The affected area represents 24.7% of the total area of 63,499 hectares on which maize and sorghum are planted countrywide, according to Rwanda Agriculture Board (RAB).
The attack on maize and beans which are staple foods in Rwanda raised concerns and fears for a looming food crisis across the country. The intervention of the army bore fruit where the outbreak didn’t affect farmers’ production.
Through the army’s annual outreach program-“army week” the military launched a campaign to grow sweet potatoes on idle arable land.
Two weeks after the launch of army week, RDF planted more than 40 hectares.
“We have been doing this for the past years, and we pledge to continue partnering with community to ensure rapid development,” Gen. Patrick Nyamvumba, Chief of Defense Staff said then.
“This is also part of the continuous liberation journey. Of course, we ended the biggest liberation struggle but the journey to withstand what we struggled for, as well as build self-reliance continues. Therefore, we shall continue having such community-based activities,” Gen. Nyamvumba added.
Banning Importation off eggs
Apart from agriculture, livestock was not free from the outbreaks. The presence of avian flu in Uganda, the key supplier of chicks and eggs to Rwanda pushed the country to suspend all poultry imports from Uganda until further notice.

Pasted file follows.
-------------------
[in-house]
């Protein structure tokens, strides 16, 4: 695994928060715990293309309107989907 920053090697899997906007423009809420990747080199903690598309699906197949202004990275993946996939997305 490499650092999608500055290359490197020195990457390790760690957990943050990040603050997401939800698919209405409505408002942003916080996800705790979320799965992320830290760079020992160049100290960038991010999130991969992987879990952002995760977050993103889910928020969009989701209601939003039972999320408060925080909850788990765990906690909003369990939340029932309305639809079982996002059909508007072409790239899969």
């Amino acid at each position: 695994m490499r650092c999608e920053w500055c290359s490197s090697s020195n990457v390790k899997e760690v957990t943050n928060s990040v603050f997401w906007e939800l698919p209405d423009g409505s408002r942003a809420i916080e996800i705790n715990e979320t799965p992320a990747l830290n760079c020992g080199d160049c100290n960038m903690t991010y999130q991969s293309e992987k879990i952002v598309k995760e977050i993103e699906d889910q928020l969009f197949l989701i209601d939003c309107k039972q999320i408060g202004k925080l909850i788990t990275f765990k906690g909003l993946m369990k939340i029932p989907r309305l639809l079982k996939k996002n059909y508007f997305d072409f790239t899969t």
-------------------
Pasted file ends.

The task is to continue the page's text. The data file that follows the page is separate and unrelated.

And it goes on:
The same measure aimed at containing the disease imposed on Rwanda by DRC, the main market for eggs and meat from Uganda and Rwanda which put farmers in discomfort zone.
Rwanda imports about 300,000 eggs from Uganda alone every week and 150,000 day-old chicks every month from Uganda, Belgium and Holland.
However, Uzima Chicks an Ethiopian-based Poultry Company has since ventured into the hatchery business. The Rwf 300 million hatchery is expected to produce 200,000 chicks every year.
Uzima Chick Company is set to export its products to DRC by January 2018.
Livestock not spared
Except the avian flu, livestock farming was also in November hit by foot-and-mouth disease affecting especially the cattle. The infectious disease was traced to Ryabega Cell, Nyagatare District where 13 cows belonging to one farmer affected.